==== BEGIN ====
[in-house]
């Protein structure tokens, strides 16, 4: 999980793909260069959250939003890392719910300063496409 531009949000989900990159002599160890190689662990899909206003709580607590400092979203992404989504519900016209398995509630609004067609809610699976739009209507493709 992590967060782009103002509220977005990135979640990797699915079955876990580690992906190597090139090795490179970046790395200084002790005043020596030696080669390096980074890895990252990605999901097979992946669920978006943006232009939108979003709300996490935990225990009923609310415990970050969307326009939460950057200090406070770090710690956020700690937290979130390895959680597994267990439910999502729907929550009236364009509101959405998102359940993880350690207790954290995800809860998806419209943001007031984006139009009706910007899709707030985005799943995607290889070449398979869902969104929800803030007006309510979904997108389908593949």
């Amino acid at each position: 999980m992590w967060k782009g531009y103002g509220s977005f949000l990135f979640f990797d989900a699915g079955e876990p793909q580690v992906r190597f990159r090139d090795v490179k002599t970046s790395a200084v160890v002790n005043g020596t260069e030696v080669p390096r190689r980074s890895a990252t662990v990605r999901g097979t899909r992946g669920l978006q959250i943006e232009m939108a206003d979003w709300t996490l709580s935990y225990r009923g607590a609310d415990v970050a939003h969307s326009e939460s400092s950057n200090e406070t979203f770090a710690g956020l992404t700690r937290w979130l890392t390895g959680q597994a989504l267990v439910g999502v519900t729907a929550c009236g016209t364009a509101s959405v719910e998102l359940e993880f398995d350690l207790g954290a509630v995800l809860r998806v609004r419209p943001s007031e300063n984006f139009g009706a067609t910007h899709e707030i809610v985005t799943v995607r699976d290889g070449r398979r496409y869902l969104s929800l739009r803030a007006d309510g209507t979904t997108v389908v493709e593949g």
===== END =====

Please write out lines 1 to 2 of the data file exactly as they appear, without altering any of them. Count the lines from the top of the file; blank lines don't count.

[in-house]
């Protein structure tokens, strides 16, 4: 999980793909260069959250939003890392719910300063496409 531009949000989900990159002599160890190689662990899909206003709580607590400092979203992404989504519900016209398995509630609004067609809610699976739009209507493709 992590967060782009103002509220977005990135979640990797699915079955876990580690992906190597090139090795490179970046790395200084002790005043020596030696080669390096980074890895990252990605999901097979992946669920978006943006232009939108979003709300996490935990225990009923609310415990970050969307326009939460950057200090406070770090710690956020700690937290979130390895959680597994267990439910999502729907929550009236364009509101959405998102359940993880350690207790954290995800809860998806419209943001007031984006139009009706910007899709707030985005799943995607290889070449398979869902969104929800803030007006309510979904997108389908593949």